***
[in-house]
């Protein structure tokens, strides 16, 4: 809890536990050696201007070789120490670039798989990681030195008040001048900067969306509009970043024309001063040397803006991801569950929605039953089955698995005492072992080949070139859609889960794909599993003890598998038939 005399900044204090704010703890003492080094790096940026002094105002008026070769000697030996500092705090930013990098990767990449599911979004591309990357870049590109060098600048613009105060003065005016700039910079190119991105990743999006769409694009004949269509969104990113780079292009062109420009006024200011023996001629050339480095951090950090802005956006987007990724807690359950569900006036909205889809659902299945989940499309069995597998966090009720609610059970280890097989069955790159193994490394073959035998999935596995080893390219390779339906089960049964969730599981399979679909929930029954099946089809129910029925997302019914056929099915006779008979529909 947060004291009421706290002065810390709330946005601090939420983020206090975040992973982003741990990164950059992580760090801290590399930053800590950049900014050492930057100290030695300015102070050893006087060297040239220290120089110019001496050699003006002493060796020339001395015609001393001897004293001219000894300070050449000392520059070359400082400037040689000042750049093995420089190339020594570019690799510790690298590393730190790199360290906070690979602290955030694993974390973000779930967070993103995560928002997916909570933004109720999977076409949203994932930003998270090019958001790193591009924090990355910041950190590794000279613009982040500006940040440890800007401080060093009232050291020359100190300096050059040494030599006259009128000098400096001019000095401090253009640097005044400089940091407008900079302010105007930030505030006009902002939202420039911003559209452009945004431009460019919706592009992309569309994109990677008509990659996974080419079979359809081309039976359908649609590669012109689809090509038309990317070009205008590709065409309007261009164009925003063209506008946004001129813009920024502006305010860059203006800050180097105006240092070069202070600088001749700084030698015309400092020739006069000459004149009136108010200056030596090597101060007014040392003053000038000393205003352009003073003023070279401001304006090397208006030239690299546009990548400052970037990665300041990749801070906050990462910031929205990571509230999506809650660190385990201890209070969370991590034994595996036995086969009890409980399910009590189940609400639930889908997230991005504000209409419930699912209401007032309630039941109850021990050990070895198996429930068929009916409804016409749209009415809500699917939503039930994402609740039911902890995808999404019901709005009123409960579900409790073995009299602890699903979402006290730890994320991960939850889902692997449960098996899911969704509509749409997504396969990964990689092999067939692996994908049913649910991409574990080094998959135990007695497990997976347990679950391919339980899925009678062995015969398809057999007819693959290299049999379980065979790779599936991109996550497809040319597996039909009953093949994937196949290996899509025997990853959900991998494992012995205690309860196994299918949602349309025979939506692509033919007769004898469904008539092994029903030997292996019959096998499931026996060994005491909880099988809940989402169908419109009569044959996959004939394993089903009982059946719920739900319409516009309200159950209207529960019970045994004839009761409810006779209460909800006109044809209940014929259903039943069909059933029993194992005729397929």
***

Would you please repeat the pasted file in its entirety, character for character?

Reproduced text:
[in-house]
């Protein structure tokens, strides 16, 4: 809890536990050696201007070789120490670039798989990681030195008040001048900067969306509009970043024309001063040397803006991801569950929605039953089955698995005492072992080949070139859609889960794909599993003890598998038939 005399900044204090704010703890003492080094790096940026002094105002008026070769000697030996500092705090930013990098990767990449599911979004591309990357870049590109060098600048613009105060003065005016700039910079190119991105990743999006769409694009004949269509969104990113780079292009062109420009006024200011023996001629050339480095951090950090802005956006987007990724807690359950569900006036909205889809659902299945989940499309069995597998966090009720609610059970280890097989069955790159193994490394073959035998999935596995080893390219390779339906089960049964969730599981399979679909929930029954099946089809129910029925997302019914056929099915006779008979529909 947060004291009421706290002065810390709330946005601090939420983020206090975040992973982003741990990164950059992580760090801290590399930053800590950049900014050492930057100290030695300015102070050893006087060297040239220290120089110019001496050699003006002493060796020339001395015609001393001897004293001219000894300070050449000392520059070359400082400037040689000042750049093995420089190339020594570019690799510790690298590393730190790199360290906070690979602290955030694993974390973000779930967070993103995560928002997916909570933004109720999977076409949203994932930003998270090019958001790193591009924090990355910041950190590794000279613009982040500006940040440890800007401080060093009232050291020359100190300096050059040494030599006259009128000098400096001019000095401090253009640097005044400089940091407008900079302010105007930030505030006009902002939202420039911003559209452009945004431009460019919706592009992309569309994109990677008509990659996974080419079979359809081309039976359908649609590669012109689809090509038309990317070009205008590709065409309007261009164009925003063209506008946004001129813009920024502006305010860059203006800050180097105006240092070069202070600088001749700084030698015309400092020739006069000459004149009136108010200056030596090597101060007014040392003053000038000393205003352009003073003023070279401001304006090397208006030239690299546009990548400052970037990665300041990749801070906050990462910031929205990571509230999506809650660190385990201890209070969370991590034994595996036995086969009890409980399910009590189940609400639930889908997230991005504000209409419930699912209401007032309630039941109850021990050990070895198996429930068929009916409804016409749209009415809500699917939503039930994402609740039911902890995808999404019901709005009123409960579900409790073995009299602890699903979402006290730890994320991960939850889902692997449960098996899911969704509509749409997504396969990964990689092999067939692996994908049913649910991409574990080094998959135990007695497990997976347990679950391919339980899925009678062995015969398809057999007819693959290299049999379980065979790779599936991109996550497809040319597996039909009953093949994937196949290996899509025997990853959900991998494992012995205690309860196994299918949602349309025979939506692509033919007769004898469904008539092994029903030997292996019959096998499931026996060994005491909880099988809940989402169908419109009569044959996959004939394993089903009982059946719920739900319409516009309200159950209207529960019970045994004839009761409810006779209460909800006109044809209940014929259903039943069909059933029993194992005729397929």